Though largely commonsense, two new sets of injury-prevention guidelines aim to keep administrators focused and kids safe.
Athletic departments and booster clubs will have the ability to better protect student-athletes beginning this fall, thanks to a pair of new checklists schools can use to monitor their injury prevention and care efforts.
The National Athletic Trainers Association recently unveiled 11 strategies for avoiding and treating injuries and illnesses among secondary-school-aged kids in both practices and competitions. To underscore its commitment to the cause, NATA officials simultaneously announced a partnership with the North American Booster Club Association, and together the organizations introduced a 10-point sports safety checklist to help parents, coaches, athletic directors and certified athletic trainers ensure safe and healthy environments. Both sets of guidelines were presented in June at the NATA's annual meeting in St. Louis.
"We have a really wide range of care that's being provided to high school athletes across the United States, from some private schools that have a physician on staff all the way down to a large number of schools that have no medical personnel at all - no school nurse, no certified athletic trainer, nothing," says Dawn Comstock, an assistant professor at Ohio State University's College of Medicine. "These are big steps forward to make sure that everybody is on the same page about some relatively simple things that can be done to help keep kids safe."
Although many of NATA's 11 peer-reviewed guidelines - such as using preseason physicals to determine an individual's readiness to participate and providing equipment that fits properly - may seem like commonsense measures, they also serve as friendly reminders. "While some people will look at some of these points and say, 'Well, that's a no-brainer,' it's the complete package that we feel is so important," says Jon Almquist, athletic training program administrator for Fairfax County (Va.) Public Schools and lead author of the guidelines. "I would hope this document serves as a way for a school to evaluate its own policies and procedures, and helps set up a game plan to make improvements."
Reflecting six years of development, the document strives to provide something for all high schools, plus other organizations that provide sports programs for adolescents - regardless of whether they have a full-time certified athletic trainer on staff, partner with a local healthcare clinic for limited use of a certified athletic trainer or don't retain the services of any certified athletic trainer.
Key points include establishing an athletic healthcare team with membership that includes local emergency medical personnel, a school physician or nurse, school counselors, and public health and safety officials; developing policies regarding practice and play in hazardous weather conditions; and providing sports nutrition information to all athletes.
"Something as simple as having an emergency action plan is not always done, especially in community and church youth settings," Almquist says. "What happens when somebody gets hurt? Because time can be of the essence, it's important to have things planned out."
From a risk-management perspective, the guidelines can be particularly helpful to schools with overworked ADs and underfunded athletic departments. Almquist, who stresses that having a certified athletic trainer on staff is not a prerequisite for change, suggests focusing on one or two strategies deemed to be the most important, and then making the necessary adjustments. "So if something bad were to happen in the interim, at least the school system and a defense attorney could say, 'We have been working on it, and here is the progress we've made,' " he says. "It won't eliminate the liability, but it may very well reduce it - especially in the eyes of a jury."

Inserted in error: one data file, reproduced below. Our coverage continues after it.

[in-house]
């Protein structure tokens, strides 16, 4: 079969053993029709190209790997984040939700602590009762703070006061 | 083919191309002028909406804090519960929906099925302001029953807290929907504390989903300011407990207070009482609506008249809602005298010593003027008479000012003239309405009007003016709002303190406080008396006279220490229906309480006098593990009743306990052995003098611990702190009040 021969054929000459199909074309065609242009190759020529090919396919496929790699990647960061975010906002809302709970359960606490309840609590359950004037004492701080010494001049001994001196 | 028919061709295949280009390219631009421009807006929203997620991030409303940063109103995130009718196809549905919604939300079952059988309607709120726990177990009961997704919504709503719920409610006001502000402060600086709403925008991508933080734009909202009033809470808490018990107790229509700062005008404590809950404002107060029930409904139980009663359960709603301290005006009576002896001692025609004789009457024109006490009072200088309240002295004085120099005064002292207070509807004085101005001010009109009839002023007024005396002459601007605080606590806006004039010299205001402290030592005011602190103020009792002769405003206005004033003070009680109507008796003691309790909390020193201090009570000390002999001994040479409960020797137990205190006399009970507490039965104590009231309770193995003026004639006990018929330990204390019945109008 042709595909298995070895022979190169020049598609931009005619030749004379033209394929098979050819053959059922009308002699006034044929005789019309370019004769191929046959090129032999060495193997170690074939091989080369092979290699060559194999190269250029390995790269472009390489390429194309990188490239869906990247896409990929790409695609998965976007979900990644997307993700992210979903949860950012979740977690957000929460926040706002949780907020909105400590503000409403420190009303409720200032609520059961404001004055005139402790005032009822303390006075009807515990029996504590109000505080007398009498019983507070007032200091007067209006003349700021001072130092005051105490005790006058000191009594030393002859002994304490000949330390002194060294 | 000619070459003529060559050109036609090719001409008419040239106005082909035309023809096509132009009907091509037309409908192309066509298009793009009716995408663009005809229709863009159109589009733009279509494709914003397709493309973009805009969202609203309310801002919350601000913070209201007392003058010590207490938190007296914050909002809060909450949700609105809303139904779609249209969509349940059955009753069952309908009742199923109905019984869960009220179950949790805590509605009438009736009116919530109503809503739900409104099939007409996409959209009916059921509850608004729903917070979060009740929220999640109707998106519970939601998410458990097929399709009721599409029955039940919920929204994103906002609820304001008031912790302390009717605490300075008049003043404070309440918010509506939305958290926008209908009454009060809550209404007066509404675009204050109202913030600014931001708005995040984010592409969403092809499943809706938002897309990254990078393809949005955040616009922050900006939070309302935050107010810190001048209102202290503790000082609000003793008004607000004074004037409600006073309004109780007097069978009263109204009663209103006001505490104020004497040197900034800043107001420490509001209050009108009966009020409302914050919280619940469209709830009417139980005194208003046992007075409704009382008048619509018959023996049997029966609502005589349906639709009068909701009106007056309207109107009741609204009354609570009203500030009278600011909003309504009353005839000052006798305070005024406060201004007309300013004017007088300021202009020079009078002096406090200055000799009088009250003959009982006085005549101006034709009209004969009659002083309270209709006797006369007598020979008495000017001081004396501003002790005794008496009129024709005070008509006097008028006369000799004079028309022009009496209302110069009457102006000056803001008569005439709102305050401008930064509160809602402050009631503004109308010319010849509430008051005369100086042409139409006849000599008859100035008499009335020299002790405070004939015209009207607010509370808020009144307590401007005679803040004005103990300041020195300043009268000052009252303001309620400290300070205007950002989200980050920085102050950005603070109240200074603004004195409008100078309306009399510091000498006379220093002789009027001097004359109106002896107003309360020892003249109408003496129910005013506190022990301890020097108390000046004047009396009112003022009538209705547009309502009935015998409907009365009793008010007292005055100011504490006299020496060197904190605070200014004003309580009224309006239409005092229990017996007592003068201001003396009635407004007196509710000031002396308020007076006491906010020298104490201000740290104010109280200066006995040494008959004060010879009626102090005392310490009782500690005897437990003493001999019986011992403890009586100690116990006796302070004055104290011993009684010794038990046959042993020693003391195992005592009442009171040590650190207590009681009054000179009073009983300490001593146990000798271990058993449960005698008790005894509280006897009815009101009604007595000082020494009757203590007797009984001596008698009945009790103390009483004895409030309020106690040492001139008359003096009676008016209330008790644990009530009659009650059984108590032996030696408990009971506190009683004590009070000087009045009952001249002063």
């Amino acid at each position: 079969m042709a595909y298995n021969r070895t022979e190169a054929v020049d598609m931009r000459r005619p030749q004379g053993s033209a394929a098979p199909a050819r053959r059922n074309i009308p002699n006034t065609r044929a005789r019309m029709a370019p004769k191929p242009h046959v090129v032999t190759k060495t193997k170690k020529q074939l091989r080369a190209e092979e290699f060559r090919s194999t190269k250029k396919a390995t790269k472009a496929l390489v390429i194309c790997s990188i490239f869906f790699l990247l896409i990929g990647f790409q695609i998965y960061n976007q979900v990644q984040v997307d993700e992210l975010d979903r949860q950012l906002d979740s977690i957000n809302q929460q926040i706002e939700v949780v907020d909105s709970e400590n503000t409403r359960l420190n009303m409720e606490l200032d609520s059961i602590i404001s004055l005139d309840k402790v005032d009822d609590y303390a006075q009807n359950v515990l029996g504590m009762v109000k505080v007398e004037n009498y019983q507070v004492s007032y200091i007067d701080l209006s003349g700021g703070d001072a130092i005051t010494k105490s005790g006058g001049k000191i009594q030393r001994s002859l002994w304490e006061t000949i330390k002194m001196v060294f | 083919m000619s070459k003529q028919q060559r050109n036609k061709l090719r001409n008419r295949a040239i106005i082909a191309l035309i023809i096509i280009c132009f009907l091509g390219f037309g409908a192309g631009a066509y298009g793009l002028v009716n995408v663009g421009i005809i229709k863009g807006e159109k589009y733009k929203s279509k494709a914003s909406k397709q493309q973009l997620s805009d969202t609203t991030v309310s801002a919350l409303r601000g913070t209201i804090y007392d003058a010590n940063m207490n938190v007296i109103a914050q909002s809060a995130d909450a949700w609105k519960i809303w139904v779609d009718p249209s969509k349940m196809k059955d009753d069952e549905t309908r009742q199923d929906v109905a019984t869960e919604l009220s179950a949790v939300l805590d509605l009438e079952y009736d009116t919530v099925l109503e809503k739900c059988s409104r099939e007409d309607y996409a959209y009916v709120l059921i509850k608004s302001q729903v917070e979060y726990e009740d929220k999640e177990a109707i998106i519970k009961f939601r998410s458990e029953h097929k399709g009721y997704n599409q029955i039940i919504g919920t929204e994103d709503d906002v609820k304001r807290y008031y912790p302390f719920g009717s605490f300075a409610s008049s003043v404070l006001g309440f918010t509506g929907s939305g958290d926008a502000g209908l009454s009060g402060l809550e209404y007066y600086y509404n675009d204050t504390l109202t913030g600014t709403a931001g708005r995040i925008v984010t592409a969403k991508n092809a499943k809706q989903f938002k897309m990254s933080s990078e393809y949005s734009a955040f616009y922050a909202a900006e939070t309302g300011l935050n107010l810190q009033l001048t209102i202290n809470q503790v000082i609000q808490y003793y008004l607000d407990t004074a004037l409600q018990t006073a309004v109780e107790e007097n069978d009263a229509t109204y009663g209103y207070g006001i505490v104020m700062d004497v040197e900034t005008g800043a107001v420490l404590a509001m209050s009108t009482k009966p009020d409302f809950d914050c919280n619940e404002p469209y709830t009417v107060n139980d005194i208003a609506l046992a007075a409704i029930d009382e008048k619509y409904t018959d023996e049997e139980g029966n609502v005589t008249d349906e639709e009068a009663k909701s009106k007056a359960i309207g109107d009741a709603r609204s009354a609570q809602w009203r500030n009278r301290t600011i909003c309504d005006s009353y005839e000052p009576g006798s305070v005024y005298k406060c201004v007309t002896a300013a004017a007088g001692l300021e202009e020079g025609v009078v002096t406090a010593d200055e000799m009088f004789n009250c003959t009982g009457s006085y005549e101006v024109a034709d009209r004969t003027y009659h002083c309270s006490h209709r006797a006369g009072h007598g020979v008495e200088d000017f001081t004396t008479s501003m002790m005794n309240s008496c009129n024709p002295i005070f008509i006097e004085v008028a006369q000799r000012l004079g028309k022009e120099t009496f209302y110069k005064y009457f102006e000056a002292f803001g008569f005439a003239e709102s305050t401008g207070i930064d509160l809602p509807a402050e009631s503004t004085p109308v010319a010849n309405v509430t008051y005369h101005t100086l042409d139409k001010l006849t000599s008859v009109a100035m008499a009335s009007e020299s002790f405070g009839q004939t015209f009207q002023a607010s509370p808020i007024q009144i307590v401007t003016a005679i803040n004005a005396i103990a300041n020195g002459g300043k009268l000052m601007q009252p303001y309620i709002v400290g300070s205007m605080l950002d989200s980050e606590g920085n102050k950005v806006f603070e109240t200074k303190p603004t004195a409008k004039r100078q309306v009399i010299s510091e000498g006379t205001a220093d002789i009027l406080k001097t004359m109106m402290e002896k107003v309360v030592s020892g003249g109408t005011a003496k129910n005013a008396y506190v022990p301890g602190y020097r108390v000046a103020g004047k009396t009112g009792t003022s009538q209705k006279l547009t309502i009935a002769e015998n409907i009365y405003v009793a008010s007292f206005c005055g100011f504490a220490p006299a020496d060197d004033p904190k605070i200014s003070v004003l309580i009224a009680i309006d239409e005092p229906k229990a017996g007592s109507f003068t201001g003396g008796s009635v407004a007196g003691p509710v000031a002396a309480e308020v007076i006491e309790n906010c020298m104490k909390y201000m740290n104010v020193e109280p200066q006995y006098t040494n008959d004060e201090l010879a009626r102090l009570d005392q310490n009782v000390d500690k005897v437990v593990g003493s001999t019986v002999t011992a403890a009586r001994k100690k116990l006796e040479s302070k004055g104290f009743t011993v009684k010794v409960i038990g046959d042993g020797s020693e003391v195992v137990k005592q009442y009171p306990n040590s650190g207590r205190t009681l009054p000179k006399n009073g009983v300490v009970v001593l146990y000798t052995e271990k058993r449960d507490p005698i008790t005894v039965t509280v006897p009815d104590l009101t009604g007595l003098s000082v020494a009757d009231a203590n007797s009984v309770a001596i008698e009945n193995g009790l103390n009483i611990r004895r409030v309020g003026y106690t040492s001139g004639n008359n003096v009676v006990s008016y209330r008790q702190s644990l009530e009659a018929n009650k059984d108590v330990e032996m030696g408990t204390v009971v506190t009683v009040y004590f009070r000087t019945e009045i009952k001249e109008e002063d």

Here is where booster clubs can help. After all, asks NABCA president and chief executive officer Steve Beden, if boosters can raise money to offset expenses in other areas of a school's athletic department, why can't they take the initiative in securing money to pay for at least the part-time services of a certified athletic trainer?
"Anything that can help kids be safer, healthier and perform better gets the attention of parents," Beden says. Once boosters have a vested interest in safety issues, he adds, they'll also be more apt to notice small risk factors that ADs or coaches might overlook - such as excess water on the sidelines that could lead to slips and sprains.
NABCA's 10-point sports safety checklist, like NATA's 11 guidelines, is based on commonsense procedures - including mandating that all athletes carry their own water bottles and stay well hydrated during practices and games; ensuring coaches, parents and officials be trained in first aid, CPR and the use of an AED; and performing regular facility-safety checks. These are things that coaches and administrators know," says Beden, who plans to promote the checklist in newsletters and flyers, at regional workshops and via the association's web site. "But those people might need to be pushed a little bit."
The National Athletic Trainers Association's 11 guidelines for improving the safety of secondary-school-age athletes initially appeared in NATA's Journal of Athletic Training.
To read the North American Booster Club Association's 10-point sports safety checklist, visit boosterclubs.org.
"People say kids will get hurt playing sports, that it's inherent. But sports-related injuries don't have to be part of the game. They're not the price you have to pay to play," Comstock says, citing reductions in occupational injuries because of improved personal-protective equipment as proof that the same approach can work in high school sports. "Even though the general public has the perception that sports injuries are largely unpreventable, we know they can be prevented."